Puro Politics is a weekly podcast hosted by columnist Gilbert Garcia, covering the drama and nuance of local government issues.
Produced by Luis Vazquez and Joy-Marie Scott.
Demonte Alexander is a man of eclectic talents.
He is a political consultant, communications specialist, one-handicap golfer, former salsa dance instructor and a U.S. Army veteran who served in Iraq.
In addition to his current work with the public-opinion polling group Bexar Facts, Alexander also serves as the political director for the Black Equity PAC, a political organization designed to recruit, train and fund African American candidates for political office.
Alexander was a guest on this week’s episode of the Express-News’s Puro Politics podcast, in which he talked about the impetus behind the Black Equity PAC.
“The Black Equity PAC was started on Juneteenth 2020, that’s coming off the back of the George Floyd killing (by a Minneapolis police officer),” Alexander said. “I think it’s just part of the call to action that culminated from a lot of people. I thought, ‘I can’t save the world, obviously. But what can I do within my community?’”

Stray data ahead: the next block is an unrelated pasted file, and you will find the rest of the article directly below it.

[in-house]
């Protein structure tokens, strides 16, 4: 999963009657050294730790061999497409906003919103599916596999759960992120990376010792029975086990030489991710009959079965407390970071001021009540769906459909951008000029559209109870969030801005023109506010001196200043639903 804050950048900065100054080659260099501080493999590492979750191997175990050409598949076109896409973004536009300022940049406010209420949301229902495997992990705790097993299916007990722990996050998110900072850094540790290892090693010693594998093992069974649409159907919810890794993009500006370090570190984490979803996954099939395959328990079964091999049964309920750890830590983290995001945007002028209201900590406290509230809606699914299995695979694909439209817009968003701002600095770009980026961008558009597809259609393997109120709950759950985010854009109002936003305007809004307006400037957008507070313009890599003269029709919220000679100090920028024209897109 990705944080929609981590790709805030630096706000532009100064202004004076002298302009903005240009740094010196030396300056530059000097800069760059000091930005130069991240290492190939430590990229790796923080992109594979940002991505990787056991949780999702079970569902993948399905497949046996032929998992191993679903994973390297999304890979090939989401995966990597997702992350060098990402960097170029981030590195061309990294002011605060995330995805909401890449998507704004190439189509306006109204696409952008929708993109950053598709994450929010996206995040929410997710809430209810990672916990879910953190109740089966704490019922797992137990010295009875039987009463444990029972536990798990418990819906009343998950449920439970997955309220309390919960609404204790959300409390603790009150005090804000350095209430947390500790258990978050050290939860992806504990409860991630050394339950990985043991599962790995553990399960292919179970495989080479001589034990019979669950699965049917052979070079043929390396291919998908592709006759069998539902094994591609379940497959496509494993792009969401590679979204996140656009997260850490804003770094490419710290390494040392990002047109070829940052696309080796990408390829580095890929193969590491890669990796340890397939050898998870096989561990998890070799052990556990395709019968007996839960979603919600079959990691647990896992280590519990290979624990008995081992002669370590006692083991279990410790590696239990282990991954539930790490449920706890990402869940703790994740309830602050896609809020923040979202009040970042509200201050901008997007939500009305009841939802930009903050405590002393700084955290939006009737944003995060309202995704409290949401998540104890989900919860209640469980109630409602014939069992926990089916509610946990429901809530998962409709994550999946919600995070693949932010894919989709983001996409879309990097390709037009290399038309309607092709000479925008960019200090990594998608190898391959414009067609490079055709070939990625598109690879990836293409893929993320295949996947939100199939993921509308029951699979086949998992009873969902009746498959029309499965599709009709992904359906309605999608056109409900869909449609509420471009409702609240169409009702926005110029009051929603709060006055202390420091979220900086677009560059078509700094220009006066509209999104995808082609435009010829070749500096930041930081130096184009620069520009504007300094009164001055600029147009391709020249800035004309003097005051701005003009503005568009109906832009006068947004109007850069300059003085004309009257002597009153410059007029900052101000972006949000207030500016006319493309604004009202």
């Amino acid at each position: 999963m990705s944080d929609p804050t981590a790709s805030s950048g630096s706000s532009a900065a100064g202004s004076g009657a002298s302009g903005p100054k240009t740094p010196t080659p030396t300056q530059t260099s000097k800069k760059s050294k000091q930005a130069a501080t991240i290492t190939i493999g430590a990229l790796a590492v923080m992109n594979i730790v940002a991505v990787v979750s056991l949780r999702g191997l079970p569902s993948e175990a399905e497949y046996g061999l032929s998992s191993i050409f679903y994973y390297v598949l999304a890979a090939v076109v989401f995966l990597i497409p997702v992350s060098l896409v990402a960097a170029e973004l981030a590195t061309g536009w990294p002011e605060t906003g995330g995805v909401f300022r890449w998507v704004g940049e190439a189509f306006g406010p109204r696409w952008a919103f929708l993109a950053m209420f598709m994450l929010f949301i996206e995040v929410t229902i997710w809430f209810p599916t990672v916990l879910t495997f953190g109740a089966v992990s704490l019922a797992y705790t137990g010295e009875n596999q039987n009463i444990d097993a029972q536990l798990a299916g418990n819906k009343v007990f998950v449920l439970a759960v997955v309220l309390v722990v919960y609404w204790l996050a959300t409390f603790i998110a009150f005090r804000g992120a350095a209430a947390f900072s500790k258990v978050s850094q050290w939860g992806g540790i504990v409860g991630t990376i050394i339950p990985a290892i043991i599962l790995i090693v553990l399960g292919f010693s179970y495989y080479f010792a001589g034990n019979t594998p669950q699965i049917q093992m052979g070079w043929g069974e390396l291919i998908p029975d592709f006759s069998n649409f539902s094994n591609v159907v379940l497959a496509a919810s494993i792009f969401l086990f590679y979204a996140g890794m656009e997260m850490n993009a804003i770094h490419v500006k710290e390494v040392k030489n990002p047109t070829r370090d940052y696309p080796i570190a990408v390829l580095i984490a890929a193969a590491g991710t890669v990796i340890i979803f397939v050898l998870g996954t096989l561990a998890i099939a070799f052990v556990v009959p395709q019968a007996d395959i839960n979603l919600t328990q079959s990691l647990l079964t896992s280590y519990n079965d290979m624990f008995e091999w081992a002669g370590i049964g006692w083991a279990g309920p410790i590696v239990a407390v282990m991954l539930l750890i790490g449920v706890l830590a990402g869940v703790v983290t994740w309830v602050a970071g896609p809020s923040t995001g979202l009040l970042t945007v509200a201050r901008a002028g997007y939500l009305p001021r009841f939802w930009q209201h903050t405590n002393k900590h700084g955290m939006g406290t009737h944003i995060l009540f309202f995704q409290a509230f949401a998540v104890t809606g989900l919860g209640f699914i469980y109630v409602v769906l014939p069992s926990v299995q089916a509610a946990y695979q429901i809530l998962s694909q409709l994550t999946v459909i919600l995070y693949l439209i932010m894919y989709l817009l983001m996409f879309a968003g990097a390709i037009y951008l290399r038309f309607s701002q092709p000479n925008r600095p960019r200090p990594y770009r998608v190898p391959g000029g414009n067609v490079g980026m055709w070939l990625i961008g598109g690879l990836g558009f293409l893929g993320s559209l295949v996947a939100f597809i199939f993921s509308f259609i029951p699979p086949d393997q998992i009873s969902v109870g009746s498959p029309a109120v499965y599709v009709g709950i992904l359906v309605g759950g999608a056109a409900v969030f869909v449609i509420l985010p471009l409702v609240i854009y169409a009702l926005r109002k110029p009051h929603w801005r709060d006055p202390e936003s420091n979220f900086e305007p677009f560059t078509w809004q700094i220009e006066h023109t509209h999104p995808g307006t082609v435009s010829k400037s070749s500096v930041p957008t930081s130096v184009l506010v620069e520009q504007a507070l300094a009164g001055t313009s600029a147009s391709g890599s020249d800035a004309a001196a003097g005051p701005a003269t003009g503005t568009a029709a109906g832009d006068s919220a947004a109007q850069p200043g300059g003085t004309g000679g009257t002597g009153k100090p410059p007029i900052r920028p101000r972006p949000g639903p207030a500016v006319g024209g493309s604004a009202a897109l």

Alexander said he contacted a group of friends and people with whom he had worked on various projects. “I know they’re advocates for this kind of work,” he said. “And they all thought it was a great idea.”
The Black Equity PAC endorsed Rebeca Clay-Flores in her victorious 2020 campaign for county commissioner and Travis Wiltshire in his unsuccessful recent bid for the Alamo Heights School Board.
“I have this thing about endorsements,” Alexander said. “Usually, you get endorsements and they just come with a logo. I really want our endorsements to be purposeful, so when you say you endorse someone, it actually means something.”
Hear Alexander’s thoughts about San Antonio’s recent municipal election on the latest edition of Puro Politics.
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